Kateri was deeply attached to her village and longhouse and remained there for about two years after entering the Church. But when jeers and mistreatment escalated to serious threats and interfered with her ability to practice her faith, Kateri made the agonizing decision to move to Canada, where she had relatives living at a Catholic mission near Montreal.
A “Sacred Fire.” At the mission, Kateri immediately faced another round of pressure to consider marriage, but her resistance remained firm. Freed from the constraints she had suffered in her uncle’s village, Kateri began to burn with new zeal and love for Jesus.
First to the church in the morning, she was also the last to leave it. She paused during her day to return there for more time in God’s presence, praying “very little with her tongue, but a great deal with her eyes and her heart.” She learned more in a week than other catechumens learned in several years, according to one biographer.
It wasn’t enough for Kateri, who banded together with about a dozen other Indian women to pursue consecrated lives. To one of the Jesuit missionaries at the mission, they seemed like “the Ladies of Charity in France,” as they performed “acts of charity toward their neighbors,” gave “care for the poor and the sick” in secret, “running away to escape notice” and “giving as alms anything [the sick] need.” The priest singled out Kateri, observing that “the most menial chores were exalted by the fervent spirit in which she did them.” Indeed, Kateri pursued everything she was taught with an ardent intensity. Her zeal burned white-hot, as the Holy Spirit led her in the way of mercy, steadfast love, and a humble walk with her God.
Kateri Tekakwitha was faithful and diligent in pursuing what she knew. She strove for excellence—to practice the faith perfectly, to be a good example to the community, and to plunge herself deeper into the life of God—and she pursued her goal with a steady, passionate commitment. But her health was frail, and in the winter of 1680, Kateri became bedridden. Other Indians in the mission visited her frequently, asking for counsel and guidance. Invariably, wrote one of the missionaries, they “came away with the sense of being warmed by a ‘sacred fire’ that radiated through her eyes, her gestures, and the words she spoke.” On April 17, 1680, at the age of twenty-four, Kateri Tekakwitha died.
A Myriad of Miracles. Had the story ended there, we might never have heard of Kateri Tekakwitha. But as two Jesuit missionaries and a fellow Mohawk who had attended her death looked on, Kateri’s face, horribly pockmarked during her life, became “in a moment” so beautiful that Fr. Pierre Cholonec cried out. The other priest concurred: Kateri’s face became “more beautiful than when [she was] living.” In an act resonant of “well done, good and faithful servant,” it seems that God reached out and smoothed over the marks of disease and suffering that Kateri bore in life.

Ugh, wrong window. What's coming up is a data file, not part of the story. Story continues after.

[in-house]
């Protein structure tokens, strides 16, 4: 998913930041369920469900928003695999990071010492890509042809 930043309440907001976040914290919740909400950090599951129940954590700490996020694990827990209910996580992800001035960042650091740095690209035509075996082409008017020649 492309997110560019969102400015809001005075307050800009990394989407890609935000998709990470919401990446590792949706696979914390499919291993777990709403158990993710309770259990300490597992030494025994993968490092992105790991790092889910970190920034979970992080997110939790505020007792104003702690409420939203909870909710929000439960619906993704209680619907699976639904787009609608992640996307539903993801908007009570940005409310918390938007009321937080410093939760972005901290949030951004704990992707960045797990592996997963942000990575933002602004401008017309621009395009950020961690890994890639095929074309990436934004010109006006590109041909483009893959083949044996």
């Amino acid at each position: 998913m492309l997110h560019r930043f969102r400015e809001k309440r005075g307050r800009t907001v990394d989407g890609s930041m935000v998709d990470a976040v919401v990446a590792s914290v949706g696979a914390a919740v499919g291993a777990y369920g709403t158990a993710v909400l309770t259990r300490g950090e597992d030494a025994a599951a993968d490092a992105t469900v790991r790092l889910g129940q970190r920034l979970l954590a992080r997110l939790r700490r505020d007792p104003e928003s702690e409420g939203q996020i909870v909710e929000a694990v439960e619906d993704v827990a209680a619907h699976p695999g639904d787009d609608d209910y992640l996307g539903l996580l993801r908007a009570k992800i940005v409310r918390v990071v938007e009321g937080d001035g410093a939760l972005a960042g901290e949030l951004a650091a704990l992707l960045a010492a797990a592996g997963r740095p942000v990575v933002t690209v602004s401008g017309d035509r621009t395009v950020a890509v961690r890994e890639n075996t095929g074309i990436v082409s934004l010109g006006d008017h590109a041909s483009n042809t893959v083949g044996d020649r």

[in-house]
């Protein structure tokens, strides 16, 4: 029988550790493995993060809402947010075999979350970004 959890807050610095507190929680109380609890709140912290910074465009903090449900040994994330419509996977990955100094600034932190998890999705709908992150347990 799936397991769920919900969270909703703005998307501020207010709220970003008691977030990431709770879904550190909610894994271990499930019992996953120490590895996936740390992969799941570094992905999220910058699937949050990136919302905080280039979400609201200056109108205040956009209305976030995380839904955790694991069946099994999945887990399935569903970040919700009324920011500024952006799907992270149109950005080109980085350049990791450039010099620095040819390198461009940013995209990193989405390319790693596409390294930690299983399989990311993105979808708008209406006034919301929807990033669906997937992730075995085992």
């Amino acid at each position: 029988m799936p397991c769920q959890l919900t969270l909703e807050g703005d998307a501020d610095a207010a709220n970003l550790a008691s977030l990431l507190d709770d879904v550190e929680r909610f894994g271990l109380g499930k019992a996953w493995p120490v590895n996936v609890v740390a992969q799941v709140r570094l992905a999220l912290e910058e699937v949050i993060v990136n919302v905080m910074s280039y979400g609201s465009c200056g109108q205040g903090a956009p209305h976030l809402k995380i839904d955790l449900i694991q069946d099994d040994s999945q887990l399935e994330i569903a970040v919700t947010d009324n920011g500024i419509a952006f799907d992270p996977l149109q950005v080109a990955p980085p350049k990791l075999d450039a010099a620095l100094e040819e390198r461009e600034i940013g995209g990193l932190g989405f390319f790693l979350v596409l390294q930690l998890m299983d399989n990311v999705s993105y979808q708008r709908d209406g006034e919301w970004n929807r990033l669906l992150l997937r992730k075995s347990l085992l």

Then the miracles began. Within two years, a “regional cult” had grown up around Kateri, and relics from her life—even the dirt from her gravesite—were being used to effect cures. Over the next thirty years, Kateri became known as a “restorer of health” among Indians and settlers alike in the Montreal area. Fr. Cholonec wrote: “Cures . . . became so frequent we stopped recording them. Not a month, and hardly a week, passed” without a cure. The healing is usually of “the soul as well as the body,” he noted, “even if [one does] not ask for it.”
The formal process for canonization of Kateri Tekakwitha began in 1932. It was difficult, though, after almost three hundred years, to verify the miracles initially attributed to her. But in 1980, Pope John Paul II decreed that her many unverified mir-acles should be considered the same as one certified miracle. And then in 2006, a modern miracle occurred through her intercession.
Five-year-old Jacob Finkbonner of Ferndale, Washington, had split his lip on a basketball court and become infected with a flesh-eating bacterium. Doctors struggled unsuccessfully for months to control the infection that was destroying his face and upper body. Jake, they told his parents, was going to die.
His parents and classmates began praying, asking for the intercession of the one whose own face had been disfigured in life. A relic of Kateri was placed on Jake’s pillow. That very day, Jake began to improve, stunning all of the medical personnel attending his case. Eight weeks later, he left the hospital.
For five years, the Church rigorously investigated his recovery. Finally, in December 2011, Pope Benedict XVI declared that Jake’s recovery was indeed a miracle obtained through the blessed Mohawk’s intercession. Kateri Tekakwitha was canonized on October 21, 2012.
Ann Bottenhorn has been a contributor to The Word Among Us for more than thirty years.